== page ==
A Fortune Runs Through It

Tempe has long given the impression its Rio Salado project costs $45 million. The actual taxpayer tab could surpass $200 million.

Hallman says the city can no longer afford to make Rio Salado its top spending priority.

The $3.3 million operation and maintenance budget for Town Lake is approaching the size of the city's entire parks and recreation budget of $4.2 million and is triple the amount of money the city spends on community charities.

"Rio Salado should be done as we can afford it," he says. "But it shouldn't be done at the expense of the things that are vitally important to the city."

Neil Giuliano has staked his political career on Rio Salado and Town Lake.
"When I ran for mayor in '94, I ran saying I was going to be aggressive in pursuing how we would make this dream a reality," the 42-year-old Arizona State University administrator says.

Giuliano's not about to back away from Rio Salado in the face of a challenger who would attack the city's management of the project.

"The moons have aligned correctly for this," Giuliano says. "We have really been very fortunate. Everything has fallen in place in a very positive way."

The city, Giuliano says, has delivered to residents a wonderful recreation facility that eventually will attract more than $1 billion in private development.

Town Lake, he insists, was built without raising taxes--although he admits the 1993 sales-tax boost has helped finance the lake. He is vehement in his contention that the project has been absorbed into the city's budget without having an impact on other city operations.

"I feel very strongly that we haven't let anything go in the City of Tempe," he says. "Each of our other 40 parks in Tempe are as nice and well-kept as they ever have been."

Giuliano says the city has made improvements to the library, built two new recreation centers, a police substation and a fire station in the past few years during the peak of spending for Rio Salado.

"I don't think we have neglected other needs of the city," he says.
At the same time, Giuliano says the city's financial condition couldn't be much stronger.

"All of our reserves are at capacity now," he says.
The city, he says, is so flush with cash that it is pulling funds out of reserve accounts to pay for capital improvements rather than incurring further debt.

"Our financial situation in the City of Tempe is in the top 1 percent of cities in the U.S.," Giuliano says.

Rio Salado's critics, he says, represent a small number of Tempe residents. A survey last winter found only 11 percent of city residents thought Tempe was spending too much on Rio Salado.

But since the city has never released a detailed public accounting of the project, it would seem difficult for the public to know how much is too much.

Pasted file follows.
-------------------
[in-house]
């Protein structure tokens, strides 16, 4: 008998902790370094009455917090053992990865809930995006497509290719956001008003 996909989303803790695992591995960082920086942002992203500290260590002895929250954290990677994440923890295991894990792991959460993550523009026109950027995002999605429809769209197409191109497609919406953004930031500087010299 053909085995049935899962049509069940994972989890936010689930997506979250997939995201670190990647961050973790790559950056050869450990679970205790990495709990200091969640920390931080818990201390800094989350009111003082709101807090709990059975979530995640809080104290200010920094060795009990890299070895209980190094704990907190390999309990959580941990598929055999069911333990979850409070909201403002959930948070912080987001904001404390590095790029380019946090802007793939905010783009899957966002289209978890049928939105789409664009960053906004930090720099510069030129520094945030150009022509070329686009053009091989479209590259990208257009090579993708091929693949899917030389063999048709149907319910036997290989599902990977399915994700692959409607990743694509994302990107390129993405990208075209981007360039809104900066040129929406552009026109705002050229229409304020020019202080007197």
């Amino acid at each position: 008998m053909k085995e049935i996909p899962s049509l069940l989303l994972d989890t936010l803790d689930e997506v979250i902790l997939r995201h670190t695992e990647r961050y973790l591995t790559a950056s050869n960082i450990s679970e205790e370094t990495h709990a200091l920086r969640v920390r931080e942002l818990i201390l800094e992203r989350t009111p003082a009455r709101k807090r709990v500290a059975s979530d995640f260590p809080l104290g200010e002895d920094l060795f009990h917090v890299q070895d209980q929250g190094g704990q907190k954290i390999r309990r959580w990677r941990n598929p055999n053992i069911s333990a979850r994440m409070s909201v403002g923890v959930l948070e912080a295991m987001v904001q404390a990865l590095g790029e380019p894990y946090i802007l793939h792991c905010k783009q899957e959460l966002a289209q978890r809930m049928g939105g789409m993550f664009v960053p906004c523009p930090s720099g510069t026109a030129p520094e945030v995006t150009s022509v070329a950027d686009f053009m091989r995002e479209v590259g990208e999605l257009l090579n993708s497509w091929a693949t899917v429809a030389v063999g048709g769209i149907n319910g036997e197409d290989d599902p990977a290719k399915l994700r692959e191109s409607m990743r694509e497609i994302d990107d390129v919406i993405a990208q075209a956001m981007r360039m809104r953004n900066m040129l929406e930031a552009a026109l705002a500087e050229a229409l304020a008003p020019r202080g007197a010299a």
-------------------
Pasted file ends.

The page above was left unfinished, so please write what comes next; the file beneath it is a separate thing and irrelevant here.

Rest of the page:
Giuliano, however, says the Tempe electorate is extremely well-informed. Voters, he says, should have surmised by now that Rio Salado was costing far more than $45 million--even though that's the number the city's public relations arm regularly cites.

"I think anyone from the public who has monitored the project and kind of observed what we have done over the last 10 years would understand that," Giuliano says.

Few residents have closely followed city actions over the past decade, with the possible exception of Hallman, who is poised to attack the mayor for letting Rio Salado costs mushroom.

Giuliano will also face criticism if the Peabody Hotel deal collapses. Giuliano has strongly supported the Peabody development project since its inception and was against placing a deadline on the company to begin development.

But Hallman rammed the deadline through the council last summer. Peabody's February 1 drop-dead date to begin construction couldn't come at a worse time for Giuliano--a little more than a month before next spring's mayoral election.

If Peabody bails on the project, Tempe will be forced to spend millions of dollars on lake operating expenses that Peabody had promised it would be paying by now.

Giuliano brushes off the specter of Peabody's ghost looming during an election campaign.

"I will be extremely disappointed that they weren't able to go through with this project and perform as we had hoped," he says. "But we will accept the fact they won't be performing and move on to find another partner."

If Peabody departs, expect Hugh Hallman to say it's time for Tempe to move on and find another mayor.

Town Lake will not come without restrictions.
There's no fishing.
There's no swimming.
There's no motor boating.

Sailboats, paddleboats and water craft powered by electric engines are welcome.

The restrictions are in place for at least a couple of years until the lake's water quality is stabilized.

"The actual water quality and ecological balance in Town Lake will not be completely known for some time, possibly even years after the lake is initially filled," a report prepared by an environmental consultant, CH2MHill, states.

The city plans to spend about $350,000 a year actively managing the lake's water quality. There are concerns that the lake from time to time might develop rather noxious conditions.

The 1996 CH2MHill report succinctly outlines some of these concerns about certain aquatic life:

"For instance, under certain conditions, blue-green algae grows and dies in mass. Then it stinks, producing unpleasant gasses until the gasses give it enough buoyancy to rise to the surface in large, foul-smelling mats.

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